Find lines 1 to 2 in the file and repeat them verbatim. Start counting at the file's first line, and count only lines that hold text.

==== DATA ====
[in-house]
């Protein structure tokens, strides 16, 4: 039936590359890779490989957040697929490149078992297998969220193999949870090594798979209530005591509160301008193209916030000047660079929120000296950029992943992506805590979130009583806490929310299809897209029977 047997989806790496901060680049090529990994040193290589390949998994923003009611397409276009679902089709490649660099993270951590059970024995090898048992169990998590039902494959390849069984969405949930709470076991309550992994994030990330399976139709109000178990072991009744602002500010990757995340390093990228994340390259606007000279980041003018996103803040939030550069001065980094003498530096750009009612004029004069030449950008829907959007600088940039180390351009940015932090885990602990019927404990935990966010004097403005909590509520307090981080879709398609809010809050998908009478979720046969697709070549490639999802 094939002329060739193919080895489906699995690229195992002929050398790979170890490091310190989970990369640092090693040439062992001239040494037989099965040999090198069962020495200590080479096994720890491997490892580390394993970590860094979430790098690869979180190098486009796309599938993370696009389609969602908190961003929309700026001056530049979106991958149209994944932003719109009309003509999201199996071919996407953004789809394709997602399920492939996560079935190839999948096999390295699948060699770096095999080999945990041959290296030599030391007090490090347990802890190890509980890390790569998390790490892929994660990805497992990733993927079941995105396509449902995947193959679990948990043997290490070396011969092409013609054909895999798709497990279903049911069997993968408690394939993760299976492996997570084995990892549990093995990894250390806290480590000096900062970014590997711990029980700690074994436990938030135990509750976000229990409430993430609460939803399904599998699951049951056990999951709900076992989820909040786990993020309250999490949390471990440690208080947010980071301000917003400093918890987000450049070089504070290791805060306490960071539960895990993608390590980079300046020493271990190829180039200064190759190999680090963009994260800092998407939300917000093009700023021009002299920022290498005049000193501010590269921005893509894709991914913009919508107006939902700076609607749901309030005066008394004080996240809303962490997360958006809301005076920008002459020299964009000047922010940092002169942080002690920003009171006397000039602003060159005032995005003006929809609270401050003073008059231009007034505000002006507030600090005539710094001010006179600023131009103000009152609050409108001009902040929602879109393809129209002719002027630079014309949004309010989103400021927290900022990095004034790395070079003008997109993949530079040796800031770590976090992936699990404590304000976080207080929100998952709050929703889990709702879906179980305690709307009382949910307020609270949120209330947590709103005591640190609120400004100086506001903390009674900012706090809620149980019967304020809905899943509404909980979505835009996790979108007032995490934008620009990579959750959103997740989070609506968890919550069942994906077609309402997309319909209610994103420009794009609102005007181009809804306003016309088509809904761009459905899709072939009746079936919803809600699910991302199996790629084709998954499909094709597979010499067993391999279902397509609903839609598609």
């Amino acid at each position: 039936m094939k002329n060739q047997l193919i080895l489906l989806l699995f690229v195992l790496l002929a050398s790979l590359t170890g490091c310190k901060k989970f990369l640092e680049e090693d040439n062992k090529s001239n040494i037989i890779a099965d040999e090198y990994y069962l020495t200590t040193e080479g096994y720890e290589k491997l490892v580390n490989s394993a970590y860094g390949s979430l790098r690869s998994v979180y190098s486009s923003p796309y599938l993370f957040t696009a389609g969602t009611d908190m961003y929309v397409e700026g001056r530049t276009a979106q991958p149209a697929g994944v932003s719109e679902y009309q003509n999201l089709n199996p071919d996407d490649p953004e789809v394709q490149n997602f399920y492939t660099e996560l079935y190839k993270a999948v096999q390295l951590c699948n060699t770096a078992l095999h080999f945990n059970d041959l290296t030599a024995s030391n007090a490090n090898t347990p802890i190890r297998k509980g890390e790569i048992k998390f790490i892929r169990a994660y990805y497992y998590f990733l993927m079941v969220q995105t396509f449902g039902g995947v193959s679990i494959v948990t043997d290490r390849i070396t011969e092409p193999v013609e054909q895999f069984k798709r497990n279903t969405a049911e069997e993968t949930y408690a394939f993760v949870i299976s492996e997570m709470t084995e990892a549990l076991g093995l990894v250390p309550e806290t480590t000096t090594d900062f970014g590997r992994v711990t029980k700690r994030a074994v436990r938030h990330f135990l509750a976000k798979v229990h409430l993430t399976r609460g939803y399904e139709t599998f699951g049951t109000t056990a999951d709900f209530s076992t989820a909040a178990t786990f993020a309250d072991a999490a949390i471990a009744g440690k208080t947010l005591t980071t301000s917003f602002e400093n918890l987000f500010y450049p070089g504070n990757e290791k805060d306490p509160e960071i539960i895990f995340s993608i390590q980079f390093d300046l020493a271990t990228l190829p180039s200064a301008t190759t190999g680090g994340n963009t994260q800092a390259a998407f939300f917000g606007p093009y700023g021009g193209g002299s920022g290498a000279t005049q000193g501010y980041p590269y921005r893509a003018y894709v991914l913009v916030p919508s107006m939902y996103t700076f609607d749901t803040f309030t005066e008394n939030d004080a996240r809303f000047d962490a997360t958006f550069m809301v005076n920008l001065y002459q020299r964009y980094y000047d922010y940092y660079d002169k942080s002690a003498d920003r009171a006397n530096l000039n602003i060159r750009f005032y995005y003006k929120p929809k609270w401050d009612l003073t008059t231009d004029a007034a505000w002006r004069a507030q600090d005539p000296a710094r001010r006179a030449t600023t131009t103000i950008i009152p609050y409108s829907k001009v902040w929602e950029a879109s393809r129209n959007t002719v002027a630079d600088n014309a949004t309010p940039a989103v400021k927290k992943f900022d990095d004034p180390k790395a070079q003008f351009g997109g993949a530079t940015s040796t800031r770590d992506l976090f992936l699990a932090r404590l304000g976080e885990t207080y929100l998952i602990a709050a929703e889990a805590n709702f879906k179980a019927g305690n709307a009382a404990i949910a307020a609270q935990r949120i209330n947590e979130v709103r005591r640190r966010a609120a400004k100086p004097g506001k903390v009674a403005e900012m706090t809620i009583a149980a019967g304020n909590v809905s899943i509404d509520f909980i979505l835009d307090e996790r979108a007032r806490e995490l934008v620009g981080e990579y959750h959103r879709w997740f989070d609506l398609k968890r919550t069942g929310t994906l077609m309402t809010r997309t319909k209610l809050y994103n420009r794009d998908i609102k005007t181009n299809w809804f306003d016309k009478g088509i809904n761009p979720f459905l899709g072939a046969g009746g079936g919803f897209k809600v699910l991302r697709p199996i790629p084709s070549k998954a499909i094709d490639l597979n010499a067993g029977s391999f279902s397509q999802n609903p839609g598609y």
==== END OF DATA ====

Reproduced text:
[in-house]
């Protein structure tokens, strides 16, 4: 039936590359890779490989957040697929490149078992297998969220193999949870090594798979209530005591509160301008193209916030000047660079929120000296950029992943992506805590979130009583806490929310299809897209029977 047997989806790496901060680049090529990994040193290589390949998994923003009611397409276009679902089709490649660099993270951590059970024995090898048992169990998590039902494959390849069984969405949930709470076991309550992994994030990330399976139709109000178990072991009744602002500010990757995340390093990228994340390259606007000279980041003018996103803040939030550069001065980094003498530096750009009612004029004069030449950008829907959007600088940039180390351009940015932090885990602990019927404990935990966010004097403005909590509520307090981080879709398609809010809050998908009478979720046969697709070549490639999802 094939002329060739193919080895489906699995690229195992002929050398790979170890490091310190989970990369640092090693040439062992001239040494037989099965040999090198069962020495200590080479096994720890491997490892580390394993970590860094979430790098690869979180190098486009796309599938993370696009389609969602908190961003929309700026001056530049979106991958149209994944932003719109009309003509999201199996071919996407953004789809394709997602399920492939996560079935190839999948096999390295699948060699770096095999080999945990041959290296030599030391007090490090347990802890190890509980890390790569998390790490892929994660990805497992990733993927079941995105396509449902995947193959679990948990043997290490070396011969092409013609054909895999798709497990279903049911069997993968408690394939993760299976492996997570084995990892549990093995990894250390806290480590000096900062970014590997711990029980700690074994436990938030135990509750976000229990409430993430609460939803399904599998699951049951056990999951709900076992989820909040786990993020309250999490949390471990440690208080947010980071301000917003400093918890987000450049070089504070290791805060306490960071539960895990993608390590980079300046020493271990190829180039200064190759190999680090963009994260800092998407939300917000093009700023021009002299920022290498005049000193501010590269921005893509894709991914913009919508107006939902700076609607749901309030005066008394004080996240809303962490997360958006809301005076920008002459020299964009000047922010940092002169942080002690920003009171006397000039602003060159005032995005003006929809609270401050003073008059231009007034505000002006507030600090005539710094001010006179600023131009103000009152609050409108001009902040929602879109393809129209002719002027630079014309949004309010989103400021927290900022990095004034790395070079003008997109993949530079040796800031770590976090992936699990404590304000976080207080929100998952709050929703889990709702879906179980305690709307009382949910307020609270949120209330947590709103005591640190609120400004100086506001903390009674900012706090809620149980019967304020809905899943509404909980979505835009996790979108007032995490934008620009990579959750959103997740989070609506968890919550069942994906077609309402997309319909209610994103420009794009609102005007181009809804306003016309088509809904761009459905899709072939009746079936919803809600699910991302199996790629084709998954499909094709597979010499067993391999279902397509609903839609598609």